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Spatial Biology: Transforming Immuno-Oncology Research

sponsored by Lunaphore Technologies

An interview with Paolo A. Ascierto

Can you give me an overview of spatial biology? 
Spatial biology is the study of tissue within a 2D or 3D context. In particular, we’re interested in investigating the interaction between different cells within the tumor microenvironment (TME). Such interaction is important not only from a histological point of view but also from a molecular perspective, because it is possible to look at the distance of specific cells, understand the expression of some molecules, and search for the presence of cytokines. For immuno-oncologists, such knowledge is crucial to understanding the process that underlies the immune response to treatment.

How can spatial biology support immuno-oncology research? 
We have seen exceptional growth in the field over the years – and now we’re looking toward uncovering a set of biomarkers to gain a better understanding of primary resistance. At the moment, we don’t have many biomarkers; PD-1 expression is used in lung cancer, but it is useless in cancers such as melanoma. There has been an increased interest in tumor mutational burden, but it’s not used in clinical practice. We have also seen the importance of microsatellite instability markers. With the Immunoscore, we’re seeing that the immunocontext is just as important.

Clinicians want to know which patients will respond to high-cost treatments before prescribing them but, without any biomarkers, that’s difficult. I believe that specific knowledge of the spatial relationship between immune system cells and tumor cells will be important for finding prognostic biomarkers – not only because spatial biology can give us a better understanding of the mechanism of resistance, but also because it might be important for finding additional drug compounds that could help patients.

Spatial biology is a growing field. How could it affect the future of melanoma research? 
At the moment, there is no biomarker for melanoma patients. We don’t know which patients might benefit from anti-PD-1 or anti-PD-L1 therapy (or a combination). Using the TME immunocontext, spatial biology can help clinicians identify those patients who may be more likely to respond to a particular treatment.

We can also treat patients with second-line therapies; if a patient fails first-line treatment, we can look at the progression of the TME and see if there’s something that will help us to select the next best treatment.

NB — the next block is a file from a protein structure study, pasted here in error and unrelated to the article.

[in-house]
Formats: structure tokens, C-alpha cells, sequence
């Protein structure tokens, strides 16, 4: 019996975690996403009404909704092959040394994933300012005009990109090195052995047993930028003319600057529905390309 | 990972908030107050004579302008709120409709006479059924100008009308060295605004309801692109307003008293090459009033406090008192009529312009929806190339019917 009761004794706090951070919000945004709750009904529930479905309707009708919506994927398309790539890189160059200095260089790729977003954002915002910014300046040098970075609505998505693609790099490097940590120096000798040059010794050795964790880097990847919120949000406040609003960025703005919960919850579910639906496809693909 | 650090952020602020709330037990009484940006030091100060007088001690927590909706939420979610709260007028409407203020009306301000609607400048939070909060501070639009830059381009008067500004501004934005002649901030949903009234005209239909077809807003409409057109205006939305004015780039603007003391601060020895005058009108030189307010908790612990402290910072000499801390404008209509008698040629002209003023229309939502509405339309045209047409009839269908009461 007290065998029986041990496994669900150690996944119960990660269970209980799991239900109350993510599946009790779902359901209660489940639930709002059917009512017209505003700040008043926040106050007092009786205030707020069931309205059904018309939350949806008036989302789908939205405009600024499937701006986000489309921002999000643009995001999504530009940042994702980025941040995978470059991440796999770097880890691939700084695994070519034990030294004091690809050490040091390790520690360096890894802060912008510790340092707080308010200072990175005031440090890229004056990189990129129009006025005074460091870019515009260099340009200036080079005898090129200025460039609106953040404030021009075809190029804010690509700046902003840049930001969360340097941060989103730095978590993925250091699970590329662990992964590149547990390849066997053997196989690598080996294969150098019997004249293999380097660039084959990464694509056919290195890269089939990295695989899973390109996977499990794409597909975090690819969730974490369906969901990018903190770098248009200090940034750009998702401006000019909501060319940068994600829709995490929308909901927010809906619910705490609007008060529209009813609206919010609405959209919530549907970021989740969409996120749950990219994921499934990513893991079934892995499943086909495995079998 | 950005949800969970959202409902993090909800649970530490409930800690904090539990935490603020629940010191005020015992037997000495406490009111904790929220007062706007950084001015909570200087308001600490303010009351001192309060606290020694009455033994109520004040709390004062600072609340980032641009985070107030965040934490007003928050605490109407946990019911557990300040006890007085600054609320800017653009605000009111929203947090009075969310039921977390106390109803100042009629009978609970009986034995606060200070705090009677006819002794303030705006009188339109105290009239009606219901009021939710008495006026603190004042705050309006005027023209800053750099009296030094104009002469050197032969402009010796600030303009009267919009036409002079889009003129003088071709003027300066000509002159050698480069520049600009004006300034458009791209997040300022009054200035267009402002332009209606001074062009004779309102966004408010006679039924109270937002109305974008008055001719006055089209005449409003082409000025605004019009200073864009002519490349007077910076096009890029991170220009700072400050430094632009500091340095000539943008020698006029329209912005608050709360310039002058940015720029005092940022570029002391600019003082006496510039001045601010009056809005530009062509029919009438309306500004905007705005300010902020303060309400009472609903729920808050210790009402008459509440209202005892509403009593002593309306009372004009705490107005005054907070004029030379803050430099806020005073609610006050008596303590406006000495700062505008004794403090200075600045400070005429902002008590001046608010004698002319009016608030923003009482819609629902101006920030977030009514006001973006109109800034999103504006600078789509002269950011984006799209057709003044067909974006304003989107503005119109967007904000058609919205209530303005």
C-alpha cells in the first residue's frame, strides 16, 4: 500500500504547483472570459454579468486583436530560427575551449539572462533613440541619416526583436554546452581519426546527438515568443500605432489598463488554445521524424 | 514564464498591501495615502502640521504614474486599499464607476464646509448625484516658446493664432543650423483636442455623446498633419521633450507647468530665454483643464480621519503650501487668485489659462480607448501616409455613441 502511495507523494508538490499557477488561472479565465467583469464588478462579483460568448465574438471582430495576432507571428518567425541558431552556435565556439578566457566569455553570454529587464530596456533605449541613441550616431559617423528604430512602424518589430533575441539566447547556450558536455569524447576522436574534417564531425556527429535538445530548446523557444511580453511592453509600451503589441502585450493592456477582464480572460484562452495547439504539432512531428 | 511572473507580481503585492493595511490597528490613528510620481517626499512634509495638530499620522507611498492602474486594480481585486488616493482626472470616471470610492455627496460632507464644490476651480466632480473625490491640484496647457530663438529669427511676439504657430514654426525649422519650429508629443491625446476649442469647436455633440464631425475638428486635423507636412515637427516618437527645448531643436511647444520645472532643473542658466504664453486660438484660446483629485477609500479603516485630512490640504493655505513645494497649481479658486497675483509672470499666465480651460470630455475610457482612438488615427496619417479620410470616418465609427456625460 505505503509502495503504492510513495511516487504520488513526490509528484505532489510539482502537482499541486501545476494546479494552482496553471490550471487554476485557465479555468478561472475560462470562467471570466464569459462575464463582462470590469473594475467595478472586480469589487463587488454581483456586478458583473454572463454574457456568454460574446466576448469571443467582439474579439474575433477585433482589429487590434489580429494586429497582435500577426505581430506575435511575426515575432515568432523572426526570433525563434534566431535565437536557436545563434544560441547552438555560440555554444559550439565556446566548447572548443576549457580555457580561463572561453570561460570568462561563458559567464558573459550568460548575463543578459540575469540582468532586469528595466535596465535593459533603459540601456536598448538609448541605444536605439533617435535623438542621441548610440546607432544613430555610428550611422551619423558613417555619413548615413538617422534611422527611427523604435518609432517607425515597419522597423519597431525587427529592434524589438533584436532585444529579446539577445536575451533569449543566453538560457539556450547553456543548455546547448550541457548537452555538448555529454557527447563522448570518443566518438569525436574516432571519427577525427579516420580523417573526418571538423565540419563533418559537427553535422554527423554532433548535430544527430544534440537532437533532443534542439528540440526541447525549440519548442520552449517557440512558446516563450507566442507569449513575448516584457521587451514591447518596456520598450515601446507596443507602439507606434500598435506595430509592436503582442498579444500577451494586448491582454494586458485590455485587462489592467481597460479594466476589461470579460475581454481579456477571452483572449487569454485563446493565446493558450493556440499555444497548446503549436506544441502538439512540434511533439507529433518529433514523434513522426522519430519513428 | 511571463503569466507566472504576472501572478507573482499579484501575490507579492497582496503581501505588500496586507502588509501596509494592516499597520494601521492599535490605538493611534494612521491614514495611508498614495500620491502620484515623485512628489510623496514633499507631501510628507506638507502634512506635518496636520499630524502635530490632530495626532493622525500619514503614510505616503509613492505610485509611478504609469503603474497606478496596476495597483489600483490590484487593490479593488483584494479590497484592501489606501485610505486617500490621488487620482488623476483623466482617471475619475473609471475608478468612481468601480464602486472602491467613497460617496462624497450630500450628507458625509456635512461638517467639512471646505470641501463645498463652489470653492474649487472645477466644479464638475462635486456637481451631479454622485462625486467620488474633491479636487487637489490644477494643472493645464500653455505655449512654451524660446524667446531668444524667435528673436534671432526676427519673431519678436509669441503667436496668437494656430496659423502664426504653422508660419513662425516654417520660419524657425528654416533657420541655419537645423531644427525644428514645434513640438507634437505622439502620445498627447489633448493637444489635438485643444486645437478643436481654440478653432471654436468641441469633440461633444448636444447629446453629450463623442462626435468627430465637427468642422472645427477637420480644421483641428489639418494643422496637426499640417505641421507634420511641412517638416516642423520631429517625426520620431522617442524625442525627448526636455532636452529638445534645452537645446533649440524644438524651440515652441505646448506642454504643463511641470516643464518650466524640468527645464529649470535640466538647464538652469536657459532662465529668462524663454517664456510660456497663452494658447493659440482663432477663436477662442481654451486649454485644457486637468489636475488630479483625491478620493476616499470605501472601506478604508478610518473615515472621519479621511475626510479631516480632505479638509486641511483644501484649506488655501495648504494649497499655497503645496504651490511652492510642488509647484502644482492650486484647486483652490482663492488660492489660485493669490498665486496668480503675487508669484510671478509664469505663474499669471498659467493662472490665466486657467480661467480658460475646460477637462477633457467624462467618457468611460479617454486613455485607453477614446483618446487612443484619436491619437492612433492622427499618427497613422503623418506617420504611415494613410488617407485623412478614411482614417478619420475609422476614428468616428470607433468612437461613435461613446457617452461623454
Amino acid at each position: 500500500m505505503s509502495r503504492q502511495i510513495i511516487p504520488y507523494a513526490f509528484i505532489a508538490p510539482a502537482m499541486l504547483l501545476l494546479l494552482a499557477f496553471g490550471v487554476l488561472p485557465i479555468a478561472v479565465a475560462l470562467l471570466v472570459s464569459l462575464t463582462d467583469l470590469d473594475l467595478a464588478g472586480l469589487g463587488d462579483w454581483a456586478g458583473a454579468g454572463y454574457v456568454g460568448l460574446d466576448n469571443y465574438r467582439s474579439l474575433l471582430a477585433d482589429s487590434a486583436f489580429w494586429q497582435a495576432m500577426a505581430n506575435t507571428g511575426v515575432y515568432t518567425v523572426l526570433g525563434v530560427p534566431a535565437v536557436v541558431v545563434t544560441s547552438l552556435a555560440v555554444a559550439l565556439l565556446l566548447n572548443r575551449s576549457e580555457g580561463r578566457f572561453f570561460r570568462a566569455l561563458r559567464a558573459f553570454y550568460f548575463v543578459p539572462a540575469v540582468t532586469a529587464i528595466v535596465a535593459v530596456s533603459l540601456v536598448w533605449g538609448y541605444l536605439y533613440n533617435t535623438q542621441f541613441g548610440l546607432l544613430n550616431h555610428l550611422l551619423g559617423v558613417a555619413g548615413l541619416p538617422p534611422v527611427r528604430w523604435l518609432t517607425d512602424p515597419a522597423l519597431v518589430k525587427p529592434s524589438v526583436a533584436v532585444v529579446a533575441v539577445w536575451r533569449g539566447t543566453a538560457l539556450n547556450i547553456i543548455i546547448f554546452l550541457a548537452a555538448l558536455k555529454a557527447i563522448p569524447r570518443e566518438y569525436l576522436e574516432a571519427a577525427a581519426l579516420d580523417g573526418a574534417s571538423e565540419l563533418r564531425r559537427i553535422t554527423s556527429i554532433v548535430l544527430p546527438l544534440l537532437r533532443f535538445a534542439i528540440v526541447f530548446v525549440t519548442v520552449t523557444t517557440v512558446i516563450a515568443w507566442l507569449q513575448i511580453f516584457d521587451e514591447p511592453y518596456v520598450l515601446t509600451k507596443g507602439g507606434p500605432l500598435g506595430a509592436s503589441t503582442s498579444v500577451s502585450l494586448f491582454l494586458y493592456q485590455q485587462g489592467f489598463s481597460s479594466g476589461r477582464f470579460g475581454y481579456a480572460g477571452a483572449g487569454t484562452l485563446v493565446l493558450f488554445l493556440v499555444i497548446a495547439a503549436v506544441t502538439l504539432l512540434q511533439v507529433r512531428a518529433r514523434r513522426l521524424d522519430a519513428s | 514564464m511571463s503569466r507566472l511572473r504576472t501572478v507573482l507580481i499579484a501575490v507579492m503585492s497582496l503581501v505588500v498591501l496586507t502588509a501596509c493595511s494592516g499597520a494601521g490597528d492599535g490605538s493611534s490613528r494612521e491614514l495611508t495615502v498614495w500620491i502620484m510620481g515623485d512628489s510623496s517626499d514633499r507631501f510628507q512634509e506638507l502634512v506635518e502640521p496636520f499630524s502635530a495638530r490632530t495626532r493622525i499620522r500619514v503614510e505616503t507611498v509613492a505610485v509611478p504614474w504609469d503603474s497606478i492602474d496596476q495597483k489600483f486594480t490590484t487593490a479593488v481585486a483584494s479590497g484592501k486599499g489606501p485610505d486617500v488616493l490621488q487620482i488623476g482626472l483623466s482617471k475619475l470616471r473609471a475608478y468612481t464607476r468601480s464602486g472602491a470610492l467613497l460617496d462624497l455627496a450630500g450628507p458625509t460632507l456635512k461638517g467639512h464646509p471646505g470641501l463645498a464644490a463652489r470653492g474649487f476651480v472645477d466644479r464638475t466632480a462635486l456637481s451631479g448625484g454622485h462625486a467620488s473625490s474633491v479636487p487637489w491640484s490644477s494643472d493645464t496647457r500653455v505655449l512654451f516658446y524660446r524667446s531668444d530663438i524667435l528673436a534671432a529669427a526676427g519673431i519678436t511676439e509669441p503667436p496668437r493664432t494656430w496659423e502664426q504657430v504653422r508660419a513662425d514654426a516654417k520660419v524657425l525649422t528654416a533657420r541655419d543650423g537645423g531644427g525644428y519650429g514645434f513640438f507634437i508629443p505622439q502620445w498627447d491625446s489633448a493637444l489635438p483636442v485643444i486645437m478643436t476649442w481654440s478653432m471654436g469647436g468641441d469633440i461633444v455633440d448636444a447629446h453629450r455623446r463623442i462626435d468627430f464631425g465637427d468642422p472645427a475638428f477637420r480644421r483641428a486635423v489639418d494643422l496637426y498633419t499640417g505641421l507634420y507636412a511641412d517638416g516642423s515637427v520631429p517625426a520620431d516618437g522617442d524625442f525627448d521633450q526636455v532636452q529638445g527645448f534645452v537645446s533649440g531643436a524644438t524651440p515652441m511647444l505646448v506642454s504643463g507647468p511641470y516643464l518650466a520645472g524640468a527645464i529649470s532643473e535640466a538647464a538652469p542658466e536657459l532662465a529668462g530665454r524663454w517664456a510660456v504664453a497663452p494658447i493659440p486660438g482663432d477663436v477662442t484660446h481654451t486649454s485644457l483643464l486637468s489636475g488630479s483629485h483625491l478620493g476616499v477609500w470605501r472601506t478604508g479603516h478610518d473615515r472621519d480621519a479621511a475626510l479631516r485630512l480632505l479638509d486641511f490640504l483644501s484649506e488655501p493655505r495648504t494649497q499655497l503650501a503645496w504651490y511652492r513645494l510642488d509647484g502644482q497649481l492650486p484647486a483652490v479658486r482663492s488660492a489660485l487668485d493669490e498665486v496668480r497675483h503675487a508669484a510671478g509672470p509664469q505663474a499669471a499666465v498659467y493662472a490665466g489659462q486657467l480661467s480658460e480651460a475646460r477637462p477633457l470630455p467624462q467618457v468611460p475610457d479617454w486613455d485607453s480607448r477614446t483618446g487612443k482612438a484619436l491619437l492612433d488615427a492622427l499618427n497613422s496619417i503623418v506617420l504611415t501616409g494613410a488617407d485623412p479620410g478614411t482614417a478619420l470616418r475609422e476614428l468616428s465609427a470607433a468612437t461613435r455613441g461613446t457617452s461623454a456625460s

What could shorten spatial biology’s journey into the mainstream? 
By using new technologies in the early phase of development, we are more likely to find a biomarker that is correlated with treatment. Introducing spatial biology in phase I trials is important because we can investigate direct correlation without complications and, sometimes, with increased safety. If we can find a biomarker that could be useful for clinical application, then the technique could be used in phase III trials to confirm what we have seen in the earlier phases of development.

What are the main barriers to spatial biology adoption? 
Validation and reproducibility of analysis are two critical points. We need to collect data on a large cohort of patients to validate the technology. After that, I am convinced that more widespread adoption is just a matter of time. Once we have the data, it is relatively easy to move forward with validation and demonstrate spatial biology as a reproducible technology.

What needs to be done to encourage the adoption of spatial biology? 
I believe it’s important for researchers who are experienced in spatial biology to model leadership in the field and increase training of the next generation. It’s also important to organize a network to enable a group of experts to discuss data, slides, samples, the meaning of the interactions between cells, and their correlation with outcomes. Furthermore, there is a significant need for collaboration between industry and academia. A focus on this latter point, in particular, would help speed up the process of translational research and, in turn, clinical application.

Colorectal cancer 6-plex: CD8 (magenta), CD4 (cyan), CK (yellow), CD3 (white), vimentin (green), E-cadherin (red).

Paolo A. Ascierto is Director of the Department of Melanoma, Cancer Immunotherapy, and Development Therapeutics at the National Tumor Institute, Naples, Italy

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